The North Atlantic Treaty Organization (NATO) signs an accession agreement with Macedonia, making it the 30th member of this intergovernmental military alliance. This could happen only after Greece approved Macedonia’s new name, Republic of North Macedonia. Before Macedonia becomes officially a member, however, each NATO member will have to ratify the accession agreement.
February 12 – Latin America / North America:
Mexico / United States
Mexican drug lord Joaquin “El Chapo” Guzmán, who operated the murderous Sinaloa drug cartel, the world’s largest drug trafficking organization, is found guilty on all ten counts during his federal trial in the United States. The charges included the distribution of cocaine and heroin, illegal firearms possession, and money laundering. He pocketed nearly $14 billion as the decades-long head of the cartel. Guzmán twice escaped from Mexican prisons in the last two decades, was extradited to the U.S. and is the highest profile Mexican drug cartel boss so far to stand trial in the US. He faces spending the rest of his life in prison in the U.S. It is believed that the conviction will not influence the operations of the Sinaloa drug cartel. The drug war in Mexico has killed about 100,000 people over more than a decade.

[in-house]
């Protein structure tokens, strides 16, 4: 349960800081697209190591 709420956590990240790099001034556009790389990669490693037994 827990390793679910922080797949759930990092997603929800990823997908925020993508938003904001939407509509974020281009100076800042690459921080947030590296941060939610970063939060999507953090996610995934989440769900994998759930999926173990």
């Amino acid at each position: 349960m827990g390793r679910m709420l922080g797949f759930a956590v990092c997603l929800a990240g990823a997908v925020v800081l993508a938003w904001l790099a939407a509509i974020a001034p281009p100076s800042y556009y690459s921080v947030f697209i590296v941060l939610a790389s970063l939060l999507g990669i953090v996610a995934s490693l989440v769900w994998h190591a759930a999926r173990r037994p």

Who is ‘El Chapo’ Guzmán?
February 13 – East Asia: The Philippines